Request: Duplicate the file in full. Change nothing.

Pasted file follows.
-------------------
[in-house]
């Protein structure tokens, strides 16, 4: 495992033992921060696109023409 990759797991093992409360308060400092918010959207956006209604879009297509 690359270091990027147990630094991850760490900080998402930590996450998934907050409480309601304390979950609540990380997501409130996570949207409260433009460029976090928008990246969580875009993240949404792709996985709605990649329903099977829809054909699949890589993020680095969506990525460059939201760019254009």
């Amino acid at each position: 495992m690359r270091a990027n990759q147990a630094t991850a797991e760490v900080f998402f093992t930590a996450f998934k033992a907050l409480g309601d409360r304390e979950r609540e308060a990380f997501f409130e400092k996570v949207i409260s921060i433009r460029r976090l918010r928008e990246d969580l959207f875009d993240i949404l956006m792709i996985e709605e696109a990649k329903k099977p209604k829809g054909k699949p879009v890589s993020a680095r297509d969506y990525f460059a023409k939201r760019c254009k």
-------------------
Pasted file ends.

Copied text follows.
[in-house]
């Protein structure tokens, strides 16, 4: 495992033992921060696109023409 990759797991093992409360308060400092918010959207956006209604879009297509 690359270091990027147990630094991850760490900080998402930590996450998934907050409480309601304390979950609540990380997501409130996570949207409260433009460029976090928008990246969580875009993240949404792709996985709605990649329903099977829809054909699949890589993020680095969506990525460059939201760019254009």
């Amino acid at each position: 495992m690359r270091a990027n990759q147990a630094t991850a797991e760490v900080f998402f093992t930590a996450f998934k033992a907050l409480g309601d409360r304390e979950r609540e308060a990380f997501f409130e400092k996570v949207i409260s921060i433009r460029r976090l918010r928008e990246d969580l959207f875009d993240i949404l956006m792709i996985e709605e696109a990649k329903k099977p209604k829809g054909k699949p879009v890589s993020a680095r297509d969506y990525f460059a023409k939201r760019c254009k």